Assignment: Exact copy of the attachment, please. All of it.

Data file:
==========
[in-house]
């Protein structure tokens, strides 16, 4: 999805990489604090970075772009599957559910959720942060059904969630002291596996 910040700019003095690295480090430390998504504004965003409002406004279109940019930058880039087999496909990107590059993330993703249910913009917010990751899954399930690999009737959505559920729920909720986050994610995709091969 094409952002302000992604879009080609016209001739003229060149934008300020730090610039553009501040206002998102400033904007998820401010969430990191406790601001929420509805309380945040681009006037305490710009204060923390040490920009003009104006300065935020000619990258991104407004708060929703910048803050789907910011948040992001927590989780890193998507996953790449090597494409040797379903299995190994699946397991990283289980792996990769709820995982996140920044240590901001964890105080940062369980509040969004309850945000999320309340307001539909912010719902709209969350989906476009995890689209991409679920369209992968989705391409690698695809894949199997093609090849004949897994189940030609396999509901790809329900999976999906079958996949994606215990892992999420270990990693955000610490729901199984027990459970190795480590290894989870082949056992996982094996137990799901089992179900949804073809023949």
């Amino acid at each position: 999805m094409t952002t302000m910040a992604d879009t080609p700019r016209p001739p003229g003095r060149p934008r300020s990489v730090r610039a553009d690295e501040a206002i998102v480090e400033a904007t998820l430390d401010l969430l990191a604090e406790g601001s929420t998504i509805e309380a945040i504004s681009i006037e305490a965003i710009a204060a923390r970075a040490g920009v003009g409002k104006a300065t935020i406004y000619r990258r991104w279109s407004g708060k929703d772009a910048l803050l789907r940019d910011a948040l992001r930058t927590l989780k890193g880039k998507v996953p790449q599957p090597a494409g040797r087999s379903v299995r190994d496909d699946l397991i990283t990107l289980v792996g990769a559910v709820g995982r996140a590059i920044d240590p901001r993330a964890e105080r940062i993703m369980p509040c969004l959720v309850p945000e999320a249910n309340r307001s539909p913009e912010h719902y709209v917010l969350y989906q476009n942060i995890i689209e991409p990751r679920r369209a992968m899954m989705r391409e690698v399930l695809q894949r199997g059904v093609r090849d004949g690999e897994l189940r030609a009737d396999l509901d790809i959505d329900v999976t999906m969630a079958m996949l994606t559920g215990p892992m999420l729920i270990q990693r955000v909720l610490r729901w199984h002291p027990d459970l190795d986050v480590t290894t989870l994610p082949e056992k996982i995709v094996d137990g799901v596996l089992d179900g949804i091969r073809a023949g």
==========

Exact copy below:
[in-house]
């Protein structure tokens, strides 16, 4: 999805990489604090970075772009599957559910959720942060059904969630002291596996 910040700019003095690295480090430390998504504004965003409002406004279109940019930058880039087999496909990107590059993330993703249910913009917010990751899954399930690999009737959505559920729920909720986050994610995709091969 094409952002302000992604879009080609016209001739003229060149934008300020730090610039553009501040206002998102400033904007998820401010969430990191406790601001929420509805309380945040681009006037305490710009204060923390040490920009003009104006300065935020000619990258991104407004708060929703910048803050789907910011948040992001927590989780890193998507996953790449090597494409040797379903299995190994699946397991990283289980792996990769709820995982996140920044240590901001964890105080940062369980509040969004309850945000999320309340307001539909912010719902709209969350989906476009995890689209991409679920369209992968989705391409690698695809894949199997093609090849004949897994189940030609396999509901790809329900999976999906079958996949994606215990892992999420270990990693955000610490729901199984027990459970190795480590290894989870082949056992996982094996137990799901089992179900949804073809023949």
């Amino acid at each position: 999805m094409t952002t302000m910040a992604d879009t080609p700019r016209p001739p003229g003095r060149p934008r300020s990489v730090r610039a553009d690295e501040a206002i998102v480090e400033a904007t998820l430390d401010l969430l990191a604090e406790g601001s929420t998504i509805e309380a945040i504004s681009i006037e305490a965003i710009a204060a923390r970075a040490g920009v003009g409002k104006a300065t935020i406004y000619r990258r991104w279109s407004g708060k929703d772009a910048l803050l789907r940019d910011a948040l992001r930058t927590l989780k890193g880039k998507v996953p790449q599957p090597a494409g040797r087999s379903v299995r190994d496909d699946l397991i990283t990107l289980v792996g990769a559910v709820g995982r996140a590059i920044d240590p901001r993330a964890e105080r940062i993703m369980p509040c969004l959720v309850p945000e999320a249910n309340r307001s539909p913009e912010h719902y709209v917010l969350y989906q476009n942060i995890i689209e991409p990751r679920r369209a992968m899954m989705r391409e690698v399930l695809q894949r199997g059904v093609r090849d004949g690999e897994l189940r030609a009737d396999l509901d790809i959505d329900v999976t999906m969630a079958m996949l994606t559920g215990p892992m999420l729920i270990q990693r955000v909720l610490r729901w199984h002291p027990d459970l190795d986050v480590t290894t989870l994610p082949e056992k996982i995709v094996d137990g799901v596996l089992d179900g949804i091969r073809a023949g």